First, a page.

What Memes Owe to Art History
Title: Bald Eagle (FS II296)
Medium: Screenprint on Lenox Museum Board
Size: 38″ x 38″
Edition: Edition of 150. Portfolio of 10.
BALD EAGLE (FS II296)
In his magnificent portrayal, Warhol is able to capture both the wild beauty of this rare bird as well as well as the meaning of the symbol that was chosen by the Founding Fathers in 1782 as the great seal of the United States. The Great Seal shows the eagle with 13 red and white stripes, on a blue field with the same number of stars. The eagle holds an olive branch in his right talon and in his beak is a scroll with the motto “E Pluribus Unum.” Considered one of the most desirable images in the portfolio. In excellent condition.
BALD EAGLE (FS II296) AS PART OF ANDY WARHOL’S LARGER BODY OF WORK
In 1983 Warhol was commissioned by his friend and publisher Ron Feldman and his wife Freyda to create the series of 10 endangered species. Both Freyda and Ronald were celebrated political activists who were very active philanthropists. In 1983, they asked Warhol to create a portfolio of ten endangered species to raise environmental consciousness. Warhol fondly referred to this series as his “animals in makeup,” given the bold pop colors he uses to portray the animals as large than life.The inspiration behind this series was to rise consciousness of environmental issues. Warhol fondly referred to this series as his “animals in makeup,” given the bold pop colors he uses to portray the animals as large than life. Andy Warhol created this work as part of his Endangered Species series from 1983. During the mid-1980s, Warhol was forming bonds with a number of younger artists in the New York art scene including Jean-Michel Basquiat, Julian Schnabel and David Salle. Warhol saw a re-emergence of critical and financial success during this period of his life. Other series produced during this period include the Shoes series, Myths series and Ten Portraits of Jews of the Twentieth Century.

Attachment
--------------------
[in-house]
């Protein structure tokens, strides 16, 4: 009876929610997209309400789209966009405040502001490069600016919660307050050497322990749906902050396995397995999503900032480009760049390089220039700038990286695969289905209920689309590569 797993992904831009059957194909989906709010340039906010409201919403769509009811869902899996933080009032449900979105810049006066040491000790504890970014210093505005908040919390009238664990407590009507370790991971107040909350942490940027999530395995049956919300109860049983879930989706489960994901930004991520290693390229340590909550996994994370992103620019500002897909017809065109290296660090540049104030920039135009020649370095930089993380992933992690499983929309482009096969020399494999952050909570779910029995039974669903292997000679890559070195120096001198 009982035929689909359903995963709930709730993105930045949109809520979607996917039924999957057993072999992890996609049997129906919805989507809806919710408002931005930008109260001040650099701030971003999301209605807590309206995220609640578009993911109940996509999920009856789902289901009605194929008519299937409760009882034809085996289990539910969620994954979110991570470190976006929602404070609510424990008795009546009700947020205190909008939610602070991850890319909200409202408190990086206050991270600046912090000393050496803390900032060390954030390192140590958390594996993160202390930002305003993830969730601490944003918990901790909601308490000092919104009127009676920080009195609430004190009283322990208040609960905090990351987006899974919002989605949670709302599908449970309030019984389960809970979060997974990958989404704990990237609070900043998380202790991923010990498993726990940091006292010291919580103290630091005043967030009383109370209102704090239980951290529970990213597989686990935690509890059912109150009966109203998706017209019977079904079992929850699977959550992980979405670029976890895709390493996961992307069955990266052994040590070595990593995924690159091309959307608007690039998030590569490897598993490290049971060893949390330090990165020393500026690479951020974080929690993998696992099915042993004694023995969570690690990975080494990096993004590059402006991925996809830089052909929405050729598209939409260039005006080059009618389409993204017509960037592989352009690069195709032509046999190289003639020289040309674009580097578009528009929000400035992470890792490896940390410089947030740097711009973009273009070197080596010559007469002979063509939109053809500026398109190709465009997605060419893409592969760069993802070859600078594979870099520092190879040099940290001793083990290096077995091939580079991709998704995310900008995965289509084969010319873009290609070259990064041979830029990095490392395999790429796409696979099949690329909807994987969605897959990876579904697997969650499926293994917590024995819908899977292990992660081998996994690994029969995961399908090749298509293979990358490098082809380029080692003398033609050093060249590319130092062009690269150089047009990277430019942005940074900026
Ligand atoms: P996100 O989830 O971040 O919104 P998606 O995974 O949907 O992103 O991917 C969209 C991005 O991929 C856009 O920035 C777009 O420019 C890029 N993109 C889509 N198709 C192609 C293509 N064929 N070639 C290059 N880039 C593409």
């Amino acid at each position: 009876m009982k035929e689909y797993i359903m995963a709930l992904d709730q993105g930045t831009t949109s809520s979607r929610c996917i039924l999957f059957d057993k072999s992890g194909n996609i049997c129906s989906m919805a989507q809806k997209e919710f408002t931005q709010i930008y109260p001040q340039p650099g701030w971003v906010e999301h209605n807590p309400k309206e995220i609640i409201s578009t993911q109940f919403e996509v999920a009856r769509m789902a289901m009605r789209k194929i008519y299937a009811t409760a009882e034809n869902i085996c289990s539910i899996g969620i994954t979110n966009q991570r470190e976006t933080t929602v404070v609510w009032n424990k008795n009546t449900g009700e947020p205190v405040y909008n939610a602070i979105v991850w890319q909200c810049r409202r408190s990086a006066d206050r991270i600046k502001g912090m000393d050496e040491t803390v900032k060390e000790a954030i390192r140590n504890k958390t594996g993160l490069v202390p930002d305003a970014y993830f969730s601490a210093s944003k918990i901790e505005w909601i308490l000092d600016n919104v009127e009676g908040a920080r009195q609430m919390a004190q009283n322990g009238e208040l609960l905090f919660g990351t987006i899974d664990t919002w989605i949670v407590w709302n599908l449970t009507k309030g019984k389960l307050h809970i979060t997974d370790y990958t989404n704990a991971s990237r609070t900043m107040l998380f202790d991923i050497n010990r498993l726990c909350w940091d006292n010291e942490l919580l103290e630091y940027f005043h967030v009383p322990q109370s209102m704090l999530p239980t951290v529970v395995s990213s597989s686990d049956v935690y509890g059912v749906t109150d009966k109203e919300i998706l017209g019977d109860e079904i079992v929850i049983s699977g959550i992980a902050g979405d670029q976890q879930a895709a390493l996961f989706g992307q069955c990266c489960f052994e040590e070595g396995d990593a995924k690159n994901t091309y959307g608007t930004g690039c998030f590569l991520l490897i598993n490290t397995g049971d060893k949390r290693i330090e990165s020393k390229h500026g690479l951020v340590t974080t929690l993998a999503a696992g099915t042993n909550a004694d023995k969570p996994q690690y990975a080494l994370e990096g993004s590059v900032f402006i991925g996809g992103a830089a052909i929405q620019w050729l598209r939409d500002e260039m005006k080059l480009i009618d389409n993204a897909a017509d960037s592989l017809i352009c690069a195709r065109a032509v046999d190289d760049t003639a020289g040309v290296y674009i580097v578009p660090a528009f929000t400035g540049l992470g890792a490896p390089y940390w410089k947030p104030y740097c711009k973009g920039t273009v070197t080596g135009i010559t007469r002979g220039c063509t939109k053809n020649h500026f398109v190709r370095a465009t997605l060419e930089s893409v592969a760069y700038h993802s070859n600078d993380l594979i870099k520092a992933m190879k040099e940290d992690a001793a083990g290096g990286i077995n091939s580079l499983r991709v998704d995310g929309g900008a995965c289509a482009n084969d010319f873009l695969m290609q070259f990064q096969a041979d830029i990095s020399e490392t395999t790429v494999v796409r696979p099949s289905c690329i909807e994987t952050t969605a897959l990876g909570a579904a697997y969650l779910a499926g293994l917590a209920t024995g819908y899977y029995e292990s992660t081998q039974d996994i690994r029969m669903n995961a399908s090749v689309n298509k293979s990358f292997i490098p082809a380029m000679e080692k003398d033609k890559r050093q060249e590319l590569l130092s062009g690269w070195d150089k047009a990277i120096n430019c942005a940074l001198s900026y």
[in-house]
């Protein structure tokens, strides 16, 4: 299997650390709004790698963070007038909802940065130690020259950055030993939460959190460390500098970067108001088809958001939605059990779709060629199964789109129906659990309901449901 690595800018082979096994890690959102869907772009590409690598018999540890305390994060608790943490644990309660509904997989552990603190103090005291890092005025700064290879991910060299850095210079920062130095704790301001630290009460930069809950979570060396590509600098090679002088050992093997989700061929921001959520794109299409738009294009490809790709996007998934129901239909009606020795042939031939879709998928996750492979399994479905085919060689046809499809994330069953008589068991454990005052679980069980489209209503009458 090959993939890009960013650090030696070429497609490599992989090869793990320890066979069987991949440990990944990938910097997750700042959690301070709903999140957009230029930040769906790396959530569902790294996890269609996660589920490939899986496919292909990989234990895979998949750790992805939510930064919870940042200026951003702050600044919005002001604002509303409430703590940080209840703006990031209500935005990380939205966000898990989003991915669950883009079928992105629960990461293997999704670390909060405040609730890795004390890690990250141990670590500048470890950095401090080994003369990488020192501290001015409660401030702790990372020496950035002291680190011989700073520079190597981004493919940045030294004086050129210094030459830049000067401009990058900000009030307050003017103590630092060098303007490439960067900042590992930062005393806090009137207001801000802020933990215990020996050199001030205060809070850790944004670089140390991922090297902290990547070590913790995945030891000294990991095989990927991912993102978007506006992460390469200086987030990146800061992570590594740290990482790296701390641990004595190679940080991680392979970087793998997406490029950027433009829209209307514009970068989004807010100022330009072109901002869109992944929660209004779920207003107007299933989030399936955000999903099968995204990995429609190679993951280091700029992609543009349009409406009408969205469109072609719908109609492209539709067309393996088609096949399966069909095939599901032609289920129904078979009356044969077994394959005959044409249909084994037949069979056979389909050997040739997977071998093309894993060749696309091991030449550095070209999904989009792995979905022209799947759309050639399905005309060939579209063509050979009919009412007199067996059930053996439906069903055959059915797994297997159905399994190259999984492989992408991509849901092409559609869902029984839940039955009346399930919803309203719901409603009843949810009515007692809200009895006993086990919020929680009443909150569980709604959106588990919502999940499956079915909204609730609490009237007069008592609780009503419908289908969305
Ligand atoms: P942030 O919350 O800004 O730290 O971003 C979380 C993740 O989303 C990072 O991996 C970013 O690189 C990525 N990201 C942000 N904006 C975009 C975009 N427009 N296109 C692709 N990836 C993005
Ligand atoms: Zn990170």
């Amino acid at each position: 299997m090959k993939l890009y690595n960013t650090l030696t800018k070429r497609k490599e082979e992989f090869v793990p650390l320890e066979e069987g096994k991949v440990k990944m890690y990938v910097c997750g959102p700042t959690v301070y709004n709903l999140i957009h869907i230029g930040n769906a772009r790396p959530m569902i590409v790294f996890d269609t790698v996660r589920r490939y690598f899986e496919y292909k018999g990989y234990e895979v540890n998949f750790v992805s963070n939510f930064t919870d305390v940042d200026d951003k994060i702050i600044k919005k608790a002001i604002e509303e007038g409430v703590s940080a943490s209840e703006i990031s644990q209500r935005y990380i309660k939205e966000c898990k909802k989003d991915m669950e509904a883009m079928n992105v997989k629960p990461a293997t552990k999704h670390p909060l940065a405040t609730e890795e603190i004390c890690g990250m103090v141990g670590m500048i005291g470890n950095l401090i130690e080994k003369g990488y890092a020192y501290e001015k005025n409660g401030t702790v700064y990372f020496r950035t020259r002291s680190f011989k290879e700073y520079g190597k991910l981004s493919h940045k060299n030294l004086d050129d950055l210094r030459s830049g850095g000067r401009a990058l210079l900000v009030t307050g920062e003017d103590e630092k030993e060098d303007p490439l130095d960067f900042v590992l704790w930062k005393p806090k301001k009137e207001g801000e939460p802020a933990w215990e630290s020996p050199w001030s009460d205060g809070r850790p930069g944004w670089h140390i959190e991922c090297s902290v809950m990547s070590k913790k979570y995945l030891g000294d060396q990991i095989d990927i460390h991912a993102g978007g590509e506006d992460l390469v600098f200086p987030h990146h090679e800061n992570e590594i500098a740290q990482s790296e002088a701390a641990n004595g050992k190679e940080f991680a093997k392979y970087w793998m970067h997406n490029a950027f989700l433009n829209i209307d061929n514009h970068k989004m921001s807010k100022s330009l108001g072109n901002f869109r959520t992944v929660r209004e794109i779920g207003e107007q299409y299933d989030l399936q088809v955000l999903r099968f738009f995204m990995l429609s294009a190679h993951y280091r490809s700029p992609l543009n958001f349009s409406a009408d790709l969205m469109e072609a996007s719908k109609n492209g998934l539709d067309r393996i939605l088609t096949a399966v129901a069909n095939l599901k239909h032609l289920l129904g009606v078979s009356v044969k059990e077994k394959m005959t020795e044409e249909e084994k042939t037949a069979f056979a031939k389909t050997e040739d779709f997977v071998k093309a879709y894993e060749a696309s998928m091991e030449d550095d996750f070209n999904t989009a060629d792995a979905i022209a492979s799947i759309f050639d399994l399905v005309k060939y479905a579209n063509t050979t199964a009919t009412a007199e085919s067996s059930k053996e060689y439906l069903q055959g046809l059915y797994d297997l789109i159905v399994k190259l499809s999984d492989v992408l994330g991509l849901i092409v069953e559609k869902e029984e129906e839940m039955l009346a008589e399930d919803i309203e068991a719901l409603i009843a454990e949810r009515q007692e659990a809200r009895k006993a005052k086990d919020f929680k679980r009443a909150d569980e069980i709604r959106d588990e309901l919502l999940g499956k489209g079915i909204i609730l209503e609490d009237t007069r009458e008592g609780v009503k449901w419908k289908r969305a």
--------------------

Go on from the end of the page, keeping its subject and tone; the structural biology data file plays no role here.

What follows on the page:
Obsessed with celebrity, consumer culture, and mechanical (re)production, Pop artist Andy Warhol created some of the most iconic images of the 20th century. As famous for his quips as for his art—he variously mused that “art is what you can get away with” and “everyone will be famous for 15 minutes”—Warhol drew widely from popular culture and everyday subject matter, creating works like his 32 Campbell's Soup Cans (1962), Brillo pad box sculptures, and portraits of Marilyn Monroe, using the medium of silk-screen printmaking to achieve his characteristic hard edges and flat areas of color. Known for his cultivation of celebrity, Factory studio (a radical social and creative melting pot), and avant-garde films like Chelsea Girls (1966), Warhol was also a mentor to artists like Keith Haring and Jean-Michel Basquiat. His Pop sensibility is now standard practice, taken up by major contemporary artists Richard Prince, Takashi Murakami, and Jeff Koons, among countless others.
American, 1928-1987, Pittsburgh, Pennsylvania, based in New York, New York
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